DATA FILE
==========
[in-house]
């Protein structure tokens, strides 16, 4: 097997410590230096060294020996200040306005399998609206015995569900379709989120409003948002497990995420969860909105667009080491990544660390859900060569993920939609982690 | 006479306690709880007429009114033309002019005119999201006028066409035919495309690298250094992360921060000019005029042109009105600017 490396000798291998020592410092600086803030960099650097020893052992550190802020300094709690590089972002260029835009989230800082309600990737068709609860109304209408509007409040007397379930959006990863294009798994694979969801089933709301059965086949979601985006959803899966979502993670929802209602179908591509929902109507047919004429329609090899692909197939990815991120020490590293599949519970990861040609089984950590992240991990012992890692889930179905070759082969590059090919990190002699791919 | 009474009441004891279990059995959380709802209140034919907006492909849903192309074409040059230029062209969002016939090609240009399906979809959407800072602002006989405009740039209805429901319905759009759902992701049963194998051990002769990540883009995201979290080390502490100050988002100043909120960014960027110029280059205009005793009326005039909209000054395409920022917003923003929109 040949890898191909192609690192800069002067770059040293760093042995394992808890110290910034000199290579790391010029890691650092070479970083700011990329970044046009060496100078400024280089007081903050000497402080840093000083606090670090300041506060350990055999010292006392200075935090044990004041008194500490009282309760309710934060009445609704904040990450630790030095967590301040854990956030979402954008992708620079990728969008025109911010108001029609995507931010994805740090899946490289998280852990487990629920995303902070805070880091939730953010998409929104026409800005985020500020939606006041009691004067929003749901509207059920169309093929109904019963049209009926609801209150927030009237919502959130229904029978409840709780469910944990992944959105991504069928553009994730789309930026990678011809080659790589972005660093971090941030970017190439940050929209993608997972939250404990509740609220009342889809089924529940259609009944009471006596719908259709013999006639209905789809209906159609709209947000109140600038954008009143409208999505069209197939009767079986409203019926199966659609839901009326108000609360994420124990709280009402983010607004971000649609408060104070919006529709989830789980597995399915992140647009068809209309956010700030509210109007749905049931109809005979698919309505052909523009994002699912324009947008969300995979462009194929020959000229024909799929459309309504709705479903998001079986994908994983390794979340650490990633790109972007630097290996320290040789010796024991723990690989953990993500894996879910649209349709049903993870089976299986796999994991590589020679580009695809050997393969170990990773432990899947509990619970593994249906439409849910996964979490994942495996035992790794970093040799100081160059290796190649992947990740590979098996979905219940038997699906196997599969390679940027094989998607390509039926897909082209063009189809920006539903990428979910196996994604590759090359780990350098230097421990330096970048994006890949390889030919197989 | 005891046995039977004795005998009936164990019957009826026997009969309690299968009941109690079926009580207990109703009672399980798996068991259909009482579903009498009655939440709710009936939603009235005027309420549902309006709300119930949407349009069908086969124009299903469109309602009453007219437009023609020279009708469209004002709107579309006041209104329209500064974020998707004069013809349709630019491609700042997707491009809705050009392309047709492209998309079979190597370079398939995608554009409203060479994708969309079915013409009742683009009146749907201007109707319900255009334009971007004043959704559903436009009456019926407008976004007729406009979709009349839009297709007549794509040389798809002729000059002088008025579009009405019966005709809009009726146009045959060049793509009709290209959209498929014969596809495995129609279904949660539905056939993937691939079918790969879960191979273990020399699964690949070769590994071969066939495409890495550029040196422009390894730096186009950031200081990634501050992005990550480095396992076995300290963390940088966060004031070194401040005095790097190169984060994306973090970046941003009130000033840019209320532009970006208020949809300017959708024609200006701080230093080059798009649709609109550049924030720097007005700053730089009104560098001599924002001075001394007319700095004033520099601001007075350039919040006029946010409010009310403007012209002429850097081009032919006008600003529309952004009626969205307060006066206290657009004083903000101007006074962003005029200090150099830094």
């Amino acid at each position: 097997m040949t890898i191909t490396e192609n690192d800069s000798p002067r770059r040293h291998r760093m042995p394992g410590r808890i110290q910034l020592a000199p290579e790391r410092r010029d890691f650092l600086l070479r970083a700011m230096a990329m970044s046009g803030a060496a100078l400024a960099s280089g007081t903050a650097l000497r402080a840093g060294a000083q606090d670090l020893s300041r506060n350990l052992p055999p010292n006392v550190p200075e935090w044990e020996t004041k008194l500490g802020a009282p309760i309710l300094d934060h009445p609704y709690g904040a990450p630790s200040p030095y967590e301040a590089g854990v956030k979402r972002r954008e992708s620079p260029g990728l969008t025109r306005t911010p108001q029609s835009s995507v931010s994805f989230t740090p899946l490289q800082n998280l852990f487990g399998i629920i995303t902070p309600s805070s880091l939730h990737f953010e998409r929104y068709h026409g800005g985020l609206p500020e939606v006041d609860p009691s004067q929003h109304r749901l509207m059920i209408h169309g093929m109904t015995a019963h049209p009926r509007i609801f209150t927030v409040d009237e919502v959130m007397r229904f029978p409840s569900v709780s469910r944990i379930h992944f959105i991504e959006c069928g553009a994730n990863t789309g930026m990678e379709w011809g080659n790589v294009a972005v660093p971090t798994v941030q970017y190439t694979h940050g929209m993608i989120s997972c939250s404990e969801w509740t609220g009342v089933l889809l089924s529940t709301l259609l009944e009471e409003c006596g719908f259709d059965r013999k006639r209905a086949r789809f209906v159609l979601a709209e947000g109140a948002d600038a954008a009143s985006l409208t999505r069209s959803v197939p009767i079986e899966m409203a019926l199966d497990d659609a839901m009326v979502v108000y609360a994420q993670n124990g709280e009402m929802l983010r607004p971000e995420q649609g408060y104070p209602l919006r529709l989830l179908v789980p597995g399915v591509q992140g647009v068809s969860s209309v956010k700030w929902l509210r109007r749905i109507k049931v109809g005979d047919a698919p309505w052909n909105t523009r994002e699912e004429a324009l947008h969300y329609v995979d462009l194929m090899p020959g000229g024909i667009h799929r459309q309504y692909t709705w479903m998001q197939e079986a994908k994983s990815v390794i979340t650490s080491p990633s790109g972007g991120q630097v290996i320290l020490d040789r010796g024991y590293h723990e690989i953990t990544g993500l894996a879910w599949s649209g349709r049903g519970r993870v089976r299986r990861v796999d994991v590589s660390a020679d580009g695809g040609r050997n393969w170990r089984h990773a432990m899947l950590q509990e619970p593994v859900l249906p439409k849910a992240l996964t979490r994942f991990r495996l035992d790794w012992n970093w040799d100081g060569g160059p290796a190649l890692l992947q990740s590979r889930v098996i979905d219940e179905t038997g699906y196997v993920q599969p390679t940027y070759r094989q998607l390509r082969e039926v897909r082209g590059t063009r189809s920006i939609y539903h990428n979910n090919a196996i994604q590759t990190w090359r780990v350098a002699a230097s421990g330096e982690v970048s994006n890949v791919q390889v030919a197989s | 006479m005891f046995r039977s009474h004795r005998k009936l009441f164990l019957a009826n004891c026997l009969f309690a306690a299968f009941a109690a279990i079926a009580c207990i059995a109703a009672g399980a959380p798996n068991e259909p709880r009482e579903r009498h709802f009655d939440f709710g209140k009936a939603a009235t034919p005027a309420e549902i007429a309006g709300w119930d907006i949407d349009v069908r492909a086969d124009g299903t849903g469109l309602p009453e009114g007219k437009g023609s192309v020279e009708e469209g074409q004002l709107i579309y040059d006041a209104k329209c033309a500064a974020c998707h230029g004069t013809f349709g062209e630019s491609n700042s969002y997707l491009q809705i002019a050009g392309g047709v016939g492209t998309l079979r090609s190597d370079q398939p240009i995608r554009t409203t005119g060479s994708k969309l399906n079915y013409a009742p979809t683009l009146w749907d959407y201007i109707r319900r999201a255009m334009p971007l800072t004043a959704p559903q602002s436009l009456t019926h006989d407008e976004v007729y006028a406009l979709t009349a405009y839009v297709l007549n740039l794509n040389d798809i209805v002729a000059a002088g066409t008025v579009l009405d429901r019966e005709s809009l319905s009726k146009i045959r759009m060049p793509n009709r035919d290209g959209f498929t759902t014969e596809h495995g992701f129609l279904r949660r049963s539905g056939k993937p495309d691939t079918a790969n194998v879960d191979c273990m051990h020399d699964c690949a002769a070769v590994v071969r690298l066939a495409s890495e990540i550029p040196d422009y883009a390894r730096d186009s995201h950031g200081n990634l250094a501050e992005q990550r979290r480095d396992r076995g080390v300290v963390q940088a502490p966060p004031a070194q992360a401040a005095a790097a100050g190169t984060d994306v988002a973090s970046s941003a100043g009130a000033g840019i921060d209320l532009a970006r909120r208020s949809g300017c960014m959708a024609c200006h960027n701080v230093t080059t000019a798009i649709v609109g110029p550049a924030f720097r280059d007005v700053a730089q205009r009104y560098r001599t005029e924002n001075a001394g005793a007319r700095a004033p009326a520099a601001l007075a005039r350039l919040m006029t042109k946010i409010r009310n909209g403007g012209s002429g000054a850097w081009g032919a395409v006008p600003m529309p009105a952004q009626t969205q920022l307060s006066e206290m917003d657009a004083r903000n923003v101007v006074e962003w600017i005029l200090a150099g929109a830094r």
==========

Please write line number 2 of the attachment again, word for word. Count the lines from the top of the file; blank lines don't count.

């Protein structure tokens, strides 16, 4: 097997410590230096060294020996200040306005399998609206015995569900379709989120409003948002497990995420969860909105667009080491990544660390859900060569993920939609982690 | 006479306690709880007429009114033309002019005119999201006028066409035919495309690298250094992360921060000019005029042109009105600017 490396000798291998020592410092600086803030960099650097020893052992550190802020300094709690590089972002260029835009989230800082309600990737068709609860109304209408509007409040007397379930959006990863294009798994694979969801089933709301059965086949979601985006959803899966979502993670929802209602179908591509929902109507047919004429329609090899692909197939990815991120020490590293599949519970990861040609089984950590992240991990012992890692889930179905070759082969590059090919990190002699791919 | 009474009441004891279990059995959380709802209140034919907006492909849903192309074409040059230029062209969002016939090609240009399906979809959407800072602002006989405009740039209805429901319905759009759902992701049963194998051990002769990540883009995201979290080390502490100050988002100043909120960014960027110029280059205009005793009326005039909209000054395409920022917003923003929109 040949890898191909192609690192800069002067770059040293760093042995394992808890110290910034000199290579790391010029890691650092070479970083700011990329970044046009060496100078400024280089007081903050000497402080840093000083606090670090300041506060350990055999010292006392200075935090044990004041008194500490009282309760309710934060009445609704904040990450630790030095967590301040854990956030979402954008992708620079990728969008025109911010108001029609995507931010994805740090899946490289998280852990487990629920995303902070805070880091939730953010998409929104026409800005985020500020939606006041009691004067929003749901509207059920169309093929109904019963049209009926609801209150927030009237919502959130229904029978409840709780469910944990992944959105991504069928553009994730789309930026990678011809080659790589972005660093971090941030970017190439940050929209993608997972939250404990509740609220009342889809089924529940259609009944009471006596719908259709013999006639209905789809209906159609709209947000109140600038954008009143409208999505069209197939009767079986409203019926199966659609839901009326108000609360994420124990709280009402983010607004971000649609408060104070919006529709989830789980597995399915992140647009068809209309956010700030509210109007749905049931109809005979698919309505052909523009994002699912324009947008969300995979462009194929020959000229024909799929459309309504709705479903998001079986994908994983390794979340650490990633790109972007630097290996320290040789010796024991723990690989953990993500894996879910649209349709049903993870089976299986796999994991590589020679580009695809050997393969170990990773432990899947509990619970593994249906439409849910996964979490994942495996035992790794970093040799100081160059290796190649992947990740590979098996979905219940038997699906196997599969390679940027094989998607390509039926897909082209063009189809920006539903990428979910196996994604590759090359780990350098230097421990330096970048994006890949390889030919197989 | 005891046995039977004795005998009936164990019957009826026997009969309690299968009941109690079926009580207990109703009672399980798996068991259909009482579903009498009655939440709710009936939603009235005027309420549902309006709300119930949407349009069908086969124009299903469109309602009453007219437009023609020279009708469209004002709107579309006041209104329209500064974020998707004069013809349709630019491609700042997707491009809705050009392309047709492209998309079979190597370079398939995608554009409203060479994708969309079915013409009742683009009146749907201007109707319900255009334009971007004043959704559903436009009456019926407008976004007729406009979709009349839009297709007549794509040389798809002729000059002088008025579009009405019966005709809009009726146009045959060049793509009709290209959209498929014969596809495995129609279904949660539905056939993937691939079918790969879960191979273990020399699964690949070769590994071969066939495409890495550029040196422009390894730096186009950031200081990634501050992005990550480095396992076995300290963390940088966060004031070194401040005095790097190169984060994306973090970046941003009130000033840019209320532009970006208020949809300017959708024609200006701080230093080059798009649709609109550049924030720097007005700053730089009104560098001599924002001075001394007319700095004033520099601001007075350039919040006029946010409010009310403007012209002429850097081009032919006008600003529309952004009626969205307060006066206290657009004083903000101007006074962003005029200090150099830094």